Founding Member and Special Advisor to the Patrick Henry Caucus, Rep. Craig Frank (HD57), was the House Sponsor of SB250 Political Party Bylaws—United States Senators (H. Stephenson). Successful passage in both houses of the legislature, and the signature of the governor, means U.S. Senators are one step closer to being held accountable to the sovereign body the Founding Fathers originally intended–the state legislature.
See what can happen to a perfectly good constitution before people start messing with it?!
Thom. Jefferson cautioned…
“On every question of construction, let us carry ourselves back to the time when the Constitution was adopted, recollect the spirit manifested in the debates, and, instead of trying what meaning may be squeezed out of the text, or invented against it, conform to the probable one in which it was passed.”
In 1913, the basic fabric of state’s rights was fundamentally shifted when the 17th Amendment to the U.S. Constitution was passed by Congress and then ratified by three-quarters of the states. (Utah, Florida, Georgia, Kentucky, Mississippi, Rhode Island, South Carolina, and Virginia didn’t vote for ratification.) No longer were the state’s U.S. Senators directly accountable to their state legislatures. No longer did U.S. Senators feel compelled to focus on states’ rights issues, federalism, and their performance in representing their state’s interests. Instead, six-year termed senators were at greater liberty…to take liberties. Focus shifted from listening to local lawmakers, and more toward lining their coffers with questionable contributions for the next go-around. No longer did the body most likely to scrutinize every political gesture by a U.S. Senator have the ability to reign them in when necessary.
A remarkable thing happened in 2010…
A bill re-introduced in the state legislature was finally passed following years of consideration and debate. The bill was SB250. SB250 authorizes political parties to establish a process in their bylaws (which must be filed with the executive branch in many states) to consult with and obtain the opinion of members of its party serving in the House and Senate about the performance and policy positions of the United States Senators and any candidates for United States Senate including specifically their views and actions on state’s rights and federalism and their performance in representing their state’s interests. Also, this new law allows for the political party to obtain collective or individual endorsements or ratings of a particular United States Senate candidate from the members of its political party serving in the state House or state Senate. (Taken from the body of SB250, 2010)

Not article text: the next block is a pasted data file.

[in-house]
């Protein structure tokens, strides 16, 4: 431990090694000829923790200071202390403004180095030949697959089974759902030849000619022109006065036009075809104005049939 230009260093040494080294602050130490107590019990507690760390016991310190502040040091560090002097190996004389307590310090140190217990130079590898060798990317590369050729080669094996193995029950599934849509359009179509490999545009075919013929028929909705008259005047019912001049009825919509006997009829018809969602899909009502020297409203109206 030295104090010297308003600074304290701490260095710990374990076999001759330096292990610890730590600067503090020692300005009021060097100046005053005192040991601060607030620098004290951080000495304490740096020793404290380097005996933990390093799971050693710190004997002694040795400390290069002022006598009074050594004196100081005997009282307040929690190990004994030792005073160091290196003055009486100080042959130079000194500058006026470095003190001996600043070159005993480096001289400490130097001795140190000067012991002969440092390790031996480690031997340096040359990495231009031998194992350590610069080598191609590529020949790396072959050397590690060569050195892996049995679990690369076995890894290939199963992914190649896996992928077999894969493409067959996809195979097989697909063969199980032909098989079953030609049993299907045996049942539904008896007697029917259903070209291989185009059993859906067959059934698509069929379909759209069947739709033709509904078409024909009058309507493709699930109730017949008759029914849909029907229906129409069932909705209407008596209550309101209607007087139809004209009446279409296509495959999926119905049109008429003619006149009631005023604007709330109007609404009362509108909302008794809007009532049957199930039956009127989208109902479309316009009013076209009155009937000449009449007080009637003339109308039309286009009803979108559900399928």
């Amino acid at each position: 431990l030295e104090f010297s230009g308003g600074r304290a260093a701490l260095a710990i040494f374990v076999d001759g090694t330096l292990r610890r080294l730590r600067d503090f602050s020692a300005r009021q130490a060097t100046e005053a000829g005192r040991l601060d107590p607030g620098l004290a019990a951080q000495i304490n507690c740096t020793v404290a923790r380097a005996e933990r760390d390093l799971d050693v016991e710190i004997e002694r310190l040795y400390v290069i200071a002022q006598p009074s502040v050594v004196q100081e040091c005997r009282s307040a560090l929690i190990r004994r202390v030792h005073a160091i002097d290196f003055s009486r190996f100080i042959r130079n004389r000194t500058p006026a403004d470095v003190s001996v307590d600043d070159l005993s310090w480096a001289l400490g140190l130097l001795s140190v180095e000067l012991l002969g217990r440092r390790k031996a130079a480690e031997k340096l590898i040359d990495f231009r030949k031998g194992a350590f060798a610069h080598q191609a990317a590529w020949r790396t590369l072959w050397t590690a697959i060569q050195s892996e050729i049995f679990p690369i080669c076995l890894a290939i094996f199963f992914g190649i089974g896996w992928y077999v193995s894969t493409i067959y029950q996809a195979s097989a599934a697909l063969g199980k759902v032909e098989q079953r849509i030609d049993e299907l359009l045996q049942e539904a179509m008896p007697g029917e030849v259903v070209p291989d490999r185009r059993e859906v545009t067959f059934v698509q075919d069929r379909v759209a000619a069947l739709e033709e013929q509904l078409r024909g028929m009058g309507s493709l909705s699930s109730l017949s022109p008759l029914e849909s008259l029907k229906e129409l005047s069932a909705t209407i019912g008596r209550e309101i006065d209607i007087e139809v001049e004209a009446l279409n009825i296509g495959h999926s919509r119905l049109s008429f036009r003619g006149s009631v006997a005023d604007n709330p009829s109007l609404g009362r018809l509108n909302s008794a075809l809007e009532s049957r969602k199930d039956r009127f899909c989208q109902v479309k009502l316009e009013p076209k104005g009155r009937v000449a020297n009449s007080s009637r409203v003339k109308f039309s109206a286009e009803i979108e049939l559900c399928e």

SB250 takes U.S. Senators one step closer to direct, personal accountability with their state legislature. Some have commented that this measure also brings us one step closer to repealing the 17th Amendment—direct-election of U.S. Senators. This law requires that the two Senators’ political party (or parties) formally place in their bylaws a procedure to review their performance before that information can be gathered, compiled, and released for public review. Without this “mandate,” there is little hope that U.S. Senators will feel any obligation to listen to anything their state lawmakers have to say. Judging the performance of a U.S. Senator “in public”, under a certain set of performance measures, will educate and engage a broader discussion among the electorate when it comes time for the people to make critical ballot decisions. A report card (scorecard) of sorts can be provided with the many legislators’ comments and review.
TAKING PERSONAL INITIATIVE…ORIGINAL INTENT
One U.S. Senator is already taking legitimate steps to “repeal” the 17th Amendment on his own—at least in practice. Senator Mike Lee (R-UT) during his annual visit (“report”) to his home state legislature in 2012, distributed a nicely bound stewardship report of his performance during the previous year. Included in the report were bills and amendments he’d introduced in Congress and correspondence with lawmakers and citizens. He even went so far as to publish social media posts and dialogue with constituents. Sen. Lee is already taking the initiative to mitigate the damage of implementing the 17th Amendment.
WHAT WE ARE DOING…
Model legislation is sometimes difficult to custom fit to each state. (That’s OK. The states are designed that way.) However, the concept for holding politicians accountable is similar. We are currently working with the states to introduce SB250-like legislation. Party structures vary from state to state; we are working to figure out what works best in yours.
WHAT WE NEED YOU TO DO…
Download a copy of Utah’s SB250 Political Party Bylaws—United States Senators. YOU CAN LINK HERE FOR A COPY. Once you read and understand the concept, call your state party’s leadership and introduce them to the idea. Ask them how the Utah legislation can be “massaged” to work in your state. Then, contact your legislators. Explain what you’re trying to accomplish. Ask them if anything like this already exists. If it exists, find out how effective the legislation has been. If it doesn’t exist, ask the legislator to open a bill and start working on this measure. Contact the PHC Special Advisor at Advisor@PatrickHenryCaucus.org. Give the Special Advisor your ideas. We ALL benefit from idea sharing! Let us share with you our ideas of how you can get this measure (or something like it) passed in your state. Be patient. Some proposals take a while to be considered. Also, finding the right legislative sponsor to carry a proposal from draft legislation all the way through to the signature of the governor is critical.
Senator Mike Lee’s report book to legislature > > >